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Categorical Logic of Names and Abstraction in Action Calculi
, 1993
"... ion elimination Definition 3.1. A monoidal category where every object has a commutative comonoid structure is said to be semicartesian. An action category is a K\Omega category with a distinguished admissible commutative comonoid structure on every object. A semicartesian category is cartesi ..."
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Cited by 27 (14 self)
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ion elimination Definition 3.1. A monoidal category where every object has a commutative comonoid structure is said to be semicartesian. An action category is a K\Omega category with a distinguished admissible commutative comonoid structure on every object. A semicartesian category is cartesian if and only if each object carries a unique comonoid structure, and such structures form two natural families, \Delta and !. The naturality means that all morphisms of the category must be comonoid homomorphisms. In action categories, the property of semicartesianness is fixed as structure: on each object, a particular comonoid structure is chosen. This choice may be constrained by some given graphic operations, with respect to which the structures must be admissible. The proof of proposition 2.6 shows that such structures determine the abstraction operators, and are determined by them. This is the essence of the equivalence of action categories and action calculi. As the embodiment of 2...
Geometry of abstraction in quantum computation
"... Quantum algorithms are sequences of abstract operations, performed on nonexistent computers. They are in obvious need of categorical semantics. We present some steps in this direction, following earlier contributions of Abramsky, Coecke and Selinger. In particular, we analyze function abstraction i ..."
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Quantum algorithms are sequences of abstract operations, performed on nonexistent computers. They are in obvious need of categorical semantics. We present some steps in this direction, following earlier contributions of Abramsky, Coecke and Selinger. In particular, we analyze function abstraction in quantum computation, which turns out to characterize its classical interfaces. Some quantum algorithms provide feasible solutions of important hard problems, such as factoring and discrete log (which are the building blocks of modern cryptography). It is of a great practical interest to precisely characterize the computational resources needed to execute such quantum algorithms. There are many ideas how to build a quantum computer. Can we prove some necessary conditions? Categorical semantics help with such questions. We show how to implement an important family of quantum algorithms using just abelian groups and relations.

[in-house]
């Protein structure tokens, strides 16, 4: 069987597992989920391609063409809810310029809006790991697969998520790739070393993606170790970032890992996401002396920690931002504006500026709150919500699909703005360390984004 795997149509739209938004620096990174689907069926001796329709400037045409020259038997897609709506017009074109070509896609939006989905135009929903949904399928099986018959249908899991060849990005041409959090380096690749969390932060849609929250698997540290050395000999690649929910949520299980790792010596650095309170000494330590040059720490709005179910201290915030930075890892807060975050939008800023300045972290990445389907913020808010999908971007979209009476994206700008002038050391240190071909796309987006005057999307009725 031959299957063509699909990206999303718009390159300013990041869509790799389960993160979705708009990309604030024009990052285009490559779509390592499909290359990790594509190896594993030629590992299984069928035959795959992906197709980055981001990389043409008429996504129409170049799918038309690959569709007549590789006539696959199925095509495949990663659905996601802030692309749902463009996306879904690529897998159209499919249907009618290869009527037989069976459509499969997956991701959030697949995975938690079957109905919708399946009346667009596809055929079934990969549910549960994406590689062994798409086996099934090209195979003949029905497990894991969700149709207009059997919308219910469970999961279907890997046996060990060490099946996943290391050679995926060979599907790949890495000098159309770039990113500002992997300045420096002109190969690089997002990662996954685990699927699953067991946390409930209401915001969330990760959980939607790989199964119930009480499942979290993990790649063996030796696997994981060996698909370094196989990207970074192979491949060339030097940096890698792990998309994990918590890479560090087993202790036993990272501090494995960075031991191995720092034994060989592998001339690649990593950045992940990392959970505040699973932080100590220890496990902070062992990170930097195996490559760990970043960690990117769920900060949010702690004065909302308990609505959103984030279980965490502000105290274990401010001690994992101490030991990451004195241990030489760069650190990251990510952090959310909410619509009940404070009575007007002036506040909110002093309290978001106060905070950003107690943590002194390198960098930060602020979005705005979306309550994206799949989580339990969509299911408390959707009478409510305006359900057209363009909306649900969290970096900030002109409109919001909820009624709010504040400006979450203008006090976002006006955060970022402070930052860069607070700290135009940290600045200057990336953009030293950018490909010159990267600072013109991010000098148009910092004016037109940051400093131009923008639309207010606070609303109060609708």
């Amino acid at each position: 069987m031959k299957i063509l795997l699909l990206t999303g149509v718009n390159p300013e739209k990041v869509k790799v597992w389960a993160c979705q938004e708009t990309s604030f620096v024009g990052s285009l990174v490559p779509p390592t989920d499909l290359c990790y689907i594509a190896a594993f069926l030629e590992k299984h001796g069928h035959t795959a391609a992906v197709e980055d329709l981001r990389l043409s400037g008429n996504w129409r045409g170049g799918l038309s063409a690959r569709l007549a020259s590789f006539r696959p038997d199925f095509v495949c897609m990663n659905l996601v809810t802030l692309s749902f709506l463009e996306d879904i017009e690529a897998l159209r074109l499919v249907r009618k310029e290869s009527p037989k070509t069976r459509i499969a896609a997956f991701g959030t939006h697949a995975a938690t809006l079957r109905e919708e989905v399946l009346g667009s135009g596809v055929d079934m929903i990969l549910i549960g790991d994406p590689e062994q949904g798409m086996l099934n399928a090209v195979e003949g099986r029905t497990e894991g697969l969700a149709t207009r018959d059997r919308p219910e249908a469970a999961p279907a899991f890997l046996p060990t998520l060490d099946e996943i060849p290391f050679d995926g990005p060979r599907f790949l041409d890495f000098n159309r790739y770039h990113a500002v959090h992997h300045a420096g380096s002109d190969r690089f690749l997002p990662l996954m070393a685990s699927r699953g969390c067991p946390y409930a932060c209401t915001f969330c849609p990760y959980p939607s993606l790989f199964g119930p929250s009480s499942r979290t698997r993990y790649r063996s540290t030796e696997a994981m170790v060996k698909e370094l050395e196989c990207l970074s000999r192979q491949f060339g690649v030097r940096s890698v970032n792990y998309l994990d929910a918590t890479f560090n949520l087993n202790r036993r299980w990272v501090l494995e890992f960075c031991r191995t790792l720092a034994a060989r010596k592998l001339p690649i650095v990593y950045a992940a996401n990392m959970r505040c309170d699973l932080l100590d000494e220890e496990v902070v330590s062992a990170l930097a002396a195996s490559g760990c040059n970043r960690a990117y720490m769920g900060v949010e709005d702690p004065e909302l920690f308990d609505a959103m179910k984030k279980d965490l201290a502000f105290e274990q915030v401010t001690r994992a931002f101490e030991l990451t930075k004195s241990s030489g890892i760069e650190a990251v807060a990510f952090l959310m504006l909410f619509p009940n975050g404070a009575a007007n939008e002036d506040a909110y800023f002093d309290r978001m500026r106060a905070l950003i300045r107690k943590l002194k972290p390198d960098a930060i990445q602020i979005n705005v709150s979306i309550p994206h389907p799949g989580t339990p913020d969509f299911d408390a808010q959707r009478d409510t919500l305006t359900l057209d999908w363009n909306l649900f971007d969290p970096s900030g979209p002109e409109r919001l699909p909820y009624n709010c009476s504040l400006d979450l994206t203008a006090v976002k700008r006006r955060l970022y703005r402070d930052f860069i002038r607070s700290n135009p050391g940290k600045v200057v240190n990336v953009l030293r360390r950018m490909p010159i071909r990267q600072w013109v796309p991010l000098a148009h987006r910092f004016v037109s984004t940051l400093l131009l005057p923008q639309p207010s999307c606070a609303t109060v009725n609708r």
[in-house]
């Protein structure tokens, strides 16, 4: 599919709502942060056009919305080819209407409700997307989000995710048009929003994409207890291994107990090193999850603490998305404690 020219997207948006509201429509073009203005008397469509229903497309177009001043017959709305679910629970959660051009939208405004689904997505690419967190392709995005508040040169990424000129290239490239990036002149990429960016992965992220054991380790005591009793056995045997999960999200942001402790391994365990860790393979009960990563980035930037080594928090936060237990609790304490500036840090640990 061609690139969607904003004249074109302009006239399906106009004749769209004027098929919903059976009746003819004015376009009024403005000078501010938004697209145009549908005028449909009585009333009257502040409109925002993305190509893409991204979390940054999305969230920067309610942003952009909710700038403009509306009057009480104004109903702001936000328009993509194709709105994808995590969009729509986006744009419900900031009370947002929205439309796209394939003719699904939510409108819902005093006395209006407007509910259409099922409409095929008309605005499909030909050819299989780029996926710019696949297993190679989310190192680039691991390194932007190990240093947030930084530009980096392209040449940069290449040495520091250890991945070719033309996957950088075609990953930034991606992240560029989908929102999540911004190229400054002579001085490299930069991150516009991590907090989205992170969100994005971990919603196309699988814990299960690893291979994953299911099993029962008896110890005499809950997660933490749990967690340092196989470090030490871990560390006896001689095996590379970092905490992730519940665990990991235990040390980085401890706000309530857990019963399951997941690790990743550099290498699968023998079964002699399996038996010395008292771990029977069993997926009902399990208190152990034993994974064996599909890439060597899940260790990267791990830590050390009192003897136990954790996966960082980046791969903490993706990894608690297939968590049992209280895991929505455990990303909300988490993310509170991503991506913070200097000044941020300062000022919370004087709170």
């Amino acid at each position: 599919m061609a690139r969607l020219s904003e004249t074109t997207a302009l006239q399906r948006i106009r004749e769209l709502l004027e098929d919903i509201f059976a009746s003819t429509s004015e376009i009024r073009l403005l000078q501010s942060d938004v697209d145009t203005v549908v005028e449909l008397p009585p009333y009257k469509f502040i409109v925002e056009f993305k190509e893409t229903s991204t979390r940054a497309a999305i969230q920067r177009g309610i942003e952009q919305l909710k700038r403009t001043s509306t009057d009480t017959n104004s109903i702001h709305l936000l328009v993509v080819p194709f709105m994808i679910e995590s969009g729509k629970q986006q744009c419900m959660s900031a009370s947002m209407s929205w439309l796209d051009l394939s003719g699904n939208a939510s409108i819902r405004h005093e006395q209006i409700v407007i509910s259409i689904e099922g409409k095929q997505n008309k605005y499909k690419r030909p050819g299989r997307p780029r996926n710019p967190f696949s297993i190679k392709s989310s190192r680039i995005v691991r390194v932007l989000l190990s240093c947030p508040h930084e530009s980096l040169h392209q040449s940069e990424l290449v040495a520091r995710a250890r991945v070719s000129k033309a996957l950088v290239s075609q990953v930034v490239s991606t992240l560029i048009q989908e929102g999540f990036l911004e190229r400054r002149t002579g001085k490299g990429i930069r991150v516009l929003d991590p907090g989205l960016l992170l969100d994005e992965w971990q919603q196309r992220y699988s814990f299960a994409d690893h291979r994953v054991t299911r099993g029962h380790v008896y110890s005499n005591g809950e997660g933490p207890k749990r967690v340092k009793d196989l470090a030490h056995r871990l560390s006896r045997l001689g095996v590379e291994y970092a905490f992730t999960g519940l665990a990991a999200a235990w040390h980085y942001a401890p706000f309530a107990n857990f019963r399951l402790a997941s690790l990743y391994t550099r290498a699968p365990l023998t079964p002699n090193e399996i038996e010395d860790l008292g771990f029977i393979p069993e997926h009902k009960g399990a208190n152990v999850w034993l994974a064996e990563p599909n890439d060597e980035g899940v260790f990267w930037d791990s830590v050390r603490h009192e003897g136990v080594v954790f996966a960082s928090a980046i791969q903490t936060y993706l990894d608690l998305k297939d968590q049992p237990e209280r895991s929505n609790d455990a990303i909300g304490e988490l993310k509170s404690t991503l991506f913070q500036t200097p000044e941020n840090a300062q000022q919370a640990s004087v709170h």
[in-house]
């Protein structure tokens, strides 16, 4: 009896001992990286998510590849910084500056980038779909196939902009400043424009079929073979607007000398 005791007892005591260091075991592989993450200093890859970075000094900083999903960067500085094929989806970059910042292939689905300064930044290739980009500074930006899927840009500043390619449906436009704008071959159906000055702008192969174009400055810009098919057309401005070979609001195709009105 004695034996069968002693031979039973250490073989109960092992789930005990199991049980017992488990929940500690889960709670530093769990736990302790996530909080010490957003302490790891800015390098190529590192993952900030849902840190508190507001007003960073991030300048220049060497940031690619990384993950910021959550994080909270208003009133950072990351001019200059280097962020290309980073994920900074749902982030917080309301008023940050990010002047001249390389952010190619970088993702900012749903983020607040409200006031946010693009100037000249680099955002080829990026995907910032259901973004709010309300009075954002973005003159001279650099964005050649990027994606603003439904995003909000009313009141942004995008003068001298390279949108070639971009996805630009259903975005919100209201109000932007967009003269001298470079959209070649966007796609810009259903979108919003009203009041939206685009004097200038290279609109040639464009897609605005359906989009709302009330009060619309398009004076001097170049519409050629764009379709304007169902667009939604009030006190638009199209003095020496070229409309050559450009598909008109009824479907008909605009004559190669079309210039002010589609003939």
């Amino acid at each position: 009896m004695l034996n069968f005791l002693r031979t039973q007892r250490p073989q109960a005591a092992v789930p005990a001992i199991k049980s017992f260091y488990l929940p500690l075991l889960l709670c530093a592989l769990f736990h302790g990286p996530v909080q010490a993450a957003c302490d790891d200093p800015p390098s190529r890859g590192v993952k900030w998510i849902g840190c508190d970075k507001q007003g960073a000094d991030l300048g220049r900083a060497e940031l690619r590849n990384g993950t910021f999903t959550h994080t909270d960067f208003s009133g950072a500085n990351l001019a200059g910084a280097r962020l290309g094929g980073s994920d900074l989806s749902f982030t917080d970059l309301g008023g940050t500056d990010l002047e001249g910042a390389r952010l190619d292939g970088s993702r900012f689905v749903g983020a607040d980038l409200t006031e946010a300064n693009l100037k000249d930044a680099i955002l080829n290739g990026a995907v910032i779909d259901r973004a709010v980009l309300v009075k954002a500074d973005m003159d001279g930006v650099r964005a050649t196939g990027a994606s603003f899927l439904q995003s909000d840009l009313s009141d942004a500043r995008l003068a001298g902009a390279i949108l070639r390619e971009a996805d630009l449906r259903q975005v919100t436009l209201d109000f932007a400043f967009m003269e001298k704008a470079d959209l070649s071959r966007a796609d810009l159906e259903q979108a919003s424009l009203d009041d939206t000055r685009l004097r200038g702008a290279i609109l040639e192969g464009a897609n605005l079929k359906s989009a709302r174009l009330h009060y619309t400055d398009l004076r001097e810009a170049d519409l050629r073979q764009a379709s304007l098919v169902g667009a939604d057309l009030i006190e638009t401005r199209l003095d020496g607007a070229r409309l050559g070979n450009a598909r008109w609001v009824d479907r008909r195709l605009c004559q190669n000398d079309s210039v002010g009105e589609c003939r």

Laminations, or How to Build a QuantumLogieValued Model of Set Theory
, 1979
"... An explicit construction of the coli mit of a filtered diagram in the category of topoi and logical morphisms is given and then used to construct a family of topoi with a fixed Boolean algebra of truth values but with varying amounts of cocompleteness. This same construction, when applied to the dia ..."
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An explicit construction of the coli mit of a filtered diagram in the category of topoi and logical morphisms is given and then used to construct a family of topoi with a fixed Boolean algebra of truth values but with varying amounts of cocompleteness. This same construction, when applied to the diagram of complete Boolean algebras in a quantum logic Q gives a partial topos, a noncategory which is a close to being a model of set theory with algebra of truth values Q as a noncategory can be. This investigation concerns the construction of topoi or topos like noncategories which have specified algebras for their propositional logics. It is well known that one can construct topoi with given complete Heyting algebras as propositional logics by taking sheaves for the can onical topology, but the construction for noncomplete Boolean algebras appears in the literature only in the exercises of Johnstone's book (4) p. 331. That construction is a filtered colimit in the category of topoi. The existenc e of such colimits is asserted by Freyd (2) to follow from the essentially algebraic nature of the theory of topoi. No explicit construction exists in the literature. Freyd gives several examples of non Grothendieck topoi constructed using colimits; for his purposes other descriptions give the